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Tracing the Great War service of a German officer


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I am new to this Forum and this is my first post. I am looking for help in tracing whether a German officer served in the Great War. He is listed in the May 1898 Army List as Hauptmann (Captain) in the 3rd Garde Regiment zu Fuss. He was the second son of a Countess and lived in Braunsberg, East Prussia.

His name is Alexander von Stosch.

He served in the Boer War on the British side in Kitchener's Horse. He was 26 during the Boer War so 40 years old in 1914.

I am wondering if he served in the Great War? Can anyone suggest how I pursue this enquiry please?

Many thanks

David

Edited by David Biggins
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David,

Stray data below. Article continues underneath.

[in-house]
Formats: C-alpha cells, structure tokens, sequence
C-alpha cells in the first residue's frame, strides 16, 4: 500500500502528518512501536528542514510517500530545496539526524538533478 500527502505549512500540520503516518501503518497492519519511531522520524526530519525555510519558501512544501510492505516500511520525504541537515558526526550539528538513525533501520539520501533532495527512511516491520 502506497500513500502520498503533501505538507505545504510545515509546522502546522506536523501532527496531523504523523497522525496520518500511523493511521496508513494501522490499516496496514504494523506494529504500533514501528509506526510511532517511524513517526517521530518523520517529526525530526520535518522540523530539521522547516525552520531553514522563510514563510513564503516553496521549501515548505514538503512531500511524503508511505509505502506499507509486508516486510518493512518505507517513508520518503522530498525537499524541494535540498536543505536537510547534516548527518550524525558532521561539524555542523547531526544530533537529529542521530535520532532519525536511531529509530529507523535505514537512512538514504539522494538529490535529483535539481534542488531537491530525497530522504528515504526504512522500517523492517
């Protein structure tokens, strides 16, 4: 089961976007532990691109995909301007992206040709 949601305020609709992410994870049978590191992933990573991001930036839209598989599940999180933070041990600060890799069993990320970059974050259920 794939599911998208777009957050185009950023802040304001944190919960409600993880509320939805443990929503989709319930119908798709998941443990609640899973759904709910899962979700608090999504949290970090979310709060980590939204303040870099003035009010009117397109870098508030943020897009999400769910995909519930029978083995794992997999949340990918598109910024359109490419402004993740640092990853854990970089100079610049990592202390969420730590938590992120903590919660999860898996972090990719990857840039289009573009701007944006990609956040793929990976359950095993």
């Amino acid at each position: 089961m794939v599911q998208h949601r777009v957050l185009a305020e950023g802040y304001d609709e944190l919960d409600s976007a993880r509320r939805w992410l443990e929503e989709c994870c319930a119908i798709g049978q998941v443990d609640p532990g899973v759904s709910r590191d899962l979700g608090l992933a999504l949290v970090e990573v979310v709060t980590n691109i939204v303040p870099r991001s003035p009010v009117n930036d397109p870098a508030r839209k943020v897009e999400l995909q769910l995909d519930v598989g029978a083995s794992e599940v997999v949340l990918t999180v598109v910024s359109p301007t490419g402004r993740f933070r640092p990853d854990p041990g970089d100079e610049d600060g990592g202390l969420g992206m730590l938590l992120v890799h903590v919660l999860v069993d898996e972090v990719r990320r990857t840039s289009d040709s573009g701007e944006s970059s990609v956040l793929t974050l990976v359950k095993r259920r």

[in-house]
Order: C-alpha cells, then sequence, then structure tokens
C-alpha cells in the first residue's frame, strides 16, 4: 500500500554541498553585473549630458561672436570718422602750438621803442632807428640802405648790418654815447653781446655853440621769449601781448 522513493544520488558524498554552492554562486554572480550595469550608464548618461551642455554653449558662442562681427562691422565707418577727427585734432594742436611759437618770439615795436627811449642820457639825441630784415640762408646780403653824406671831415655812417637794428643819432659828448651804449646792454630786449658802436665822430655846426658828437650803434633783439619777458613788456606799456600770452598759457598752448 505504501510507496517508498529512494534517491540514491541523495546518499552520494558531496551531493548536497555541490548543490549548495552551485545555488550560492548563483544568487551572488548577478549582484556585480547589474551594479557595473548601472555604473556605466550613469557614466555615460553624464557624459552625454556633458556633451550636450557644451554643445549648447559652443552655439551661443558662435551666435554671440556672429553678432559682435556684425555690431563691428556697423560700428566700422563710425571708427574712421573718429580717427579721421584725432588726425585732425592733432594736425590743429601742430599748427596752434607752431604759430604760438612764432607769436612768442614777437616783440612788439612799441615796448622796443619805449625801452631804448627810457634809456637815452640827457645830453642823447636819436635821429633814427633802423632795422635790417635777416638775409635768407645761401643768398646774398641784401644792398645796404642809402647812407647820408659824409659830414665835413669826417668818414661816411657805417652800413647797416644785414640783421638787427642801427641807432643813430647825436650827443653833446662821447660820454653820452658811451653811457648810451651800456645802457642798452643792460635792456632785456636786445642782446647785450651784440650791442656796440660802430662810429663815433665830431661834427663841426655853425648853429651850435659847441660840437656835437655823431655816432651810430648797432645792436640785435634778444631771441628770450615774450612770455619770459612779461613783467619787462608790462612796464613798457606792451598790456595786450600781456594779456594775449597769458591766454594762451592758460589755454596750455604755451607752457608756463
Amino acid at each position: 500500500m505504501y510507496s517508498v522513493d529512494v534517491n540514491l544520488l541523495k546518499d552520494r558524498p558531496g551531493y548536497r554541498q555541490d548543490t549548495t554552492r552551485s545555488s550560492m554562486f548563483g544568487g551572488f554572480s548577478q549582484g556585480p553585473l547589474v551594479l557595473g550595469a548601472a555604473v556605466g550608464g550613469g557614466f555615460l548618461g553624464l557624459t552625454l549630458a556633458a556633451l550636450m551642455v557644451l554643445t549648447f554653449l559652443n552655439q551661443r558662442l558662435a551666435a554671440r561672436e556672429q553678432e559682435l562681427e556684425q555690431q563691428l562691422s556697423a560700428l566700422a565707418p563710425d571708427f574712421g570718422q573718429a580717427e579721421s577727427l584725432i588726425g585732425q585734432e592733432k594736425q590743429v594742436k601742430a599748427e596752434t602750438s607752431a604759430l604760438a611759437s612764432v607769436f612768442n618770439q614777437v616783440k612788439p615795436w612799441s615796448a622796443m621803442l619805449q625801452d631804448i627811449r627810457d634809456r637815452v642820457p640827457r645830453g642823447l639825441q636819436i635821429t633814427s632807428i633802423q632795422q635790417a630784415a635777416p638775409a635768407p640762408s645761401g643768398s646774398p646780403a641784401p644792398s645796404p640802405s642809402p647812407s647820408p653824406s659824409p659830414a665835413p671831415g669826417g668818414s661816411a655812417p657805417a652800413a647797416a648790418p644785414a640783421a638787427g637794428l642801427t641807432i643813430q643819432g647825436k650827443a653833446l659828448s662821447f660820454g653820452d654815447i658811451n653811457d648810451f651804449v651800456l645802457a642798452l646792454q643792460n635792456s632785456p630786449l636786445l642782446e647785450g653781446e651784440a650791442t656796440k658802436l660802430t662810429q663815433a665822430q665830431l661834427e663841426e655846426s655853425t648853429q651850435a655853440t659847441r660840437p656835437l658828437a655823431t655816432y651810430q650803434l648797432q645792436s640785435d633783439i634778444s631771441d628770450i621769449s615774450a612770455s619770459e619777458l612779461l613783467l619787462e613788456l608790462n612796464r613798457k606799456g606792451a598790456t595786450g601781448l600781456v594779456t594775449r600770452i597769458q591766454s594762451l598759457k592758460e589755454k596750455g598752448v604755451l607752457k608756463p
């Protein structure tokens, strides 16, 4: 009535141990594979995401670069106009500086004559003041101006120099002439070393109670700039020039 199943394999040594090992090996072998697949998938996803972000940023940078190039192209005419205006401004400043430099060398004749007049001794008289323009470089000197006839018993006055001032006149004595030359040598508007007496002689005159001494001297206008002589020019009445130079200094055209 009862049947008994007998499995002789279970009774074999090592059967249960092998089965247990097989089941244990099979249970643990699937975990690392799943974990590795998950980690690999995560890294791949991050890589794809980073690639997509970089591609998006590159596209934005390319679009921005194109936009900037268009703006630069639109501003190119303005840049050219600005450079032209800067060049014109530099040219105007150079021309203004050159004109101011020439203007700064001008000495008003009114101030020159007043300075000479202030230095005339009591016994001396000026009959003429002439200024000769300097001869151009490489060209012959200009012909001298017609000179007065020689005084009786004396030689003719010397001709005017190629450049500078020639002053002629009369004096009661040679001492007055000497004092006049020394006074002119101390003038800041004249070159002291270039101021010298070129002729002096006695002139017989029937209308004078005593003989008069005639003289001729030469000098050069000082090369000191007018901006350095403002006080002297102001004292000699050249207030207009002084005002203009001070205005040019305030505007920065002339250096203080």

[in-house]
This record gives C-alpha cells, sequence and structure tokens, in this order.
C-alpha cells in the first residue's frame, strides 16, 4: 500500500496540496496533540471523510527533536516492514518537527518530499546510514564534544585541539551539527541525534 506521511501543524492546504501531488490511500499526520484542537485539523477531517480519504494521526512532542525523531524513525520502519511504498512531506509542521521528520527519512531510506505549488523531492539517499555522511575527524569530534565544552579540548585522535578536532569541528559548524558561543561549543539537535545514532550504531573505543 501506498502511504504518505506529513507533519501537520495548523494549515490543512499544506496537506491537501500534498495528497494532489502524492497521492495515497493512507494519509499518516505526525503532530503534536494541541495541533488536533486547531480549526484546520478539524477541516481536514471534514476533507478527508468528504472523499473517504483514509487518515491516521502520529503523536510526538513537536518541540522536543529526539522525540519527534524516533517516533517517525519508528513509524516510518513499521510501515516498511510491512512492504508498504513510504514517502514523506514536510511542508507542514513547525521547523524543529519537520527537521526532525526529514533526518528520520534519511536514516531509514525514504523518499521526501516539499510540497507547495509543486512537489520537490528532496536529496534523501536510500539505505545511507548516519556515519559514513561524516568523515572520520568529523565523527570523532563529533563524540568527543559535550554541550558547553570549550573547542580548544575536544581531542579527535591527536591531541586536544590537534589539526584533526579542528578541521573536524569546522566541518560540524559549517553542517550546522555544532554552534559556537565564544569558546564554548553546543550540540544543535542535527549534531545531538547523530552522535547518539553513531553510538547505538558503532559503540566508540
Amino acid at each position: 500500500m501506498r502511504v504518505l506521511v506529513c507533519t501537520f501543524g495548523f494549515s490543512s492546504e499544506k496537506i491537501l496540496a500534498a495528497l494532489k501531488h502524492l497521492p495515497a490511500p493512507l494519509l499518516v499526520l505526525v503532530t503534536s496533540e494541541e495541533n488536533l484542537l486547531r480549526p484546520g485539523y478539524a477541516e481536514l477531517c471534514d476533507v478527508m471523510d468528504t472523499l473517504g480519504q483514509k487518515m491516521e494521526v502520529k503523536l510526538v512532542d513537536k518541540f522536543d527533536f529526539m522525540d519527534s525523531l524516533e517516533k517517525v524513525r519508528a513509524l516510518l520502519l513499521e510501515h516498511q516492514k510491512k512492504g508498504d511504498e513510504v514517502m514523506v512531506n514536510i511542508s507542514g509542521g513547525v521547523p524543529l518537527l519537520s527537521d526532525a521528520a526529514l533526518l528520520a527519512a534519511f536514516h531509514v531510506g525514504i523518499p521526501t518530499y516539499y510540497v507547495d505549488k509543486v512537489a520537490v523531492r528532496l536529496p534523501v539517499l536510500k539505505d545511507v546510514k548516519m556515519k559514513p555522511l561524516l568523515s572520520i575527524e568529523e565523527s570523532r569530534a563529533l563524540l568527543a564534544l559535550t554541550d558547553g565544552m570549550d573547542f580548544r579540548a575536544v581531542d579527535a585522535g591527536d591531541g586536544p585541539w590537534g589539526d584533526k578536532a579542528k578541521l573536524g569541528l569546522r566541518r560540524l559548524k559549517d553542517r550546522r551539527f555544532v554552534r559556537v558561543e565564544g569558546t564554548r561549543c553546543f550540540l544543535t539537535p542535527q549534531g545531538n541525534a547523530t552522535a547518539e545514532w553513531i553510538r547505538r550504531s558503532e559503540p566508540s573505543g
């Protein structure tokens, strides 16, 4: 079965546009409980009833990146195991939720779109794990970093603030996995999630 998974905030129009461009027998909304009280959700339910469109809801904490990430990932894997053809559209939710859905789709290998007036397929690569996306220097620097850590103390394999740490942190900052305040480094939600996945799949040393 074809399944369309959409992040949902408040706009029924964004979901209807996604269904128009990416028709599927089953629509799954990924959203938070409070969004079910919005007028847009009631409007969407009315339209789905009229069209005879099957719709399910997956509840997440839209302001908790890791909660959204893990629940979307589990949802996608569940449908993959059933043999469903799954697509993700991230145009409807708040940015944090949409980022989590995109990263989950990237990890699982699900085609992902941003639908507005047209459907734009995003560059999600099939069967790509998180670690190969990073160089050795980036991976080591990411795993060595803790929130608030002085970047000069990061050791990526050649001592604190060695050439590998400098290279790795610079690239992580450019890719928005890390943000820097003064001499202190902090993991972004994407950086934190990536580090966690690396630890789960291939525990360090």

the 3. GRzF v. Stosch in 1898 was one Hauptmann Ulrich v. Stosch, born 10.12.1858 in Posen and died on 15.2.1928 and so presumably not your v. Stosch? He retired from Prussian service on 20.7.1898. He served with Landsturm Infanterie-Ersatz-Bataillon Wiesbaden and the Etappenkommandantur 219 (Rear Area Command) on recall during WW1. Promoted to charakterisierter (brevet) Major. a.D. on 21 July 1915.

A check of the relevant Gotha shows that Alexander Wilhelm Leopold v. Stosch was a Leutnant der Reserve au?er Dienst (retired) in 1913. He was born on 23 February 1874 at Schwerin. Alexander v. Stosch had been originally commissioned into the 2. GRzF on 18.8.95 and transfered to Garde-Grenadier-Regiment Nr. 5 on 1.4.97. He left the Army on 18.8.97, returning to service as a reserve officer in Ulanen-Regiment Nr. 12 on 12.9.02. He retired from reserve service on 18.5.05 with a view to emigrating. I then find him on promotion to Oberleutnant der Reserve a.D. on 26 November 1915 on the staff of the commander of motorized troops of 11th Army.

Regards

Glenn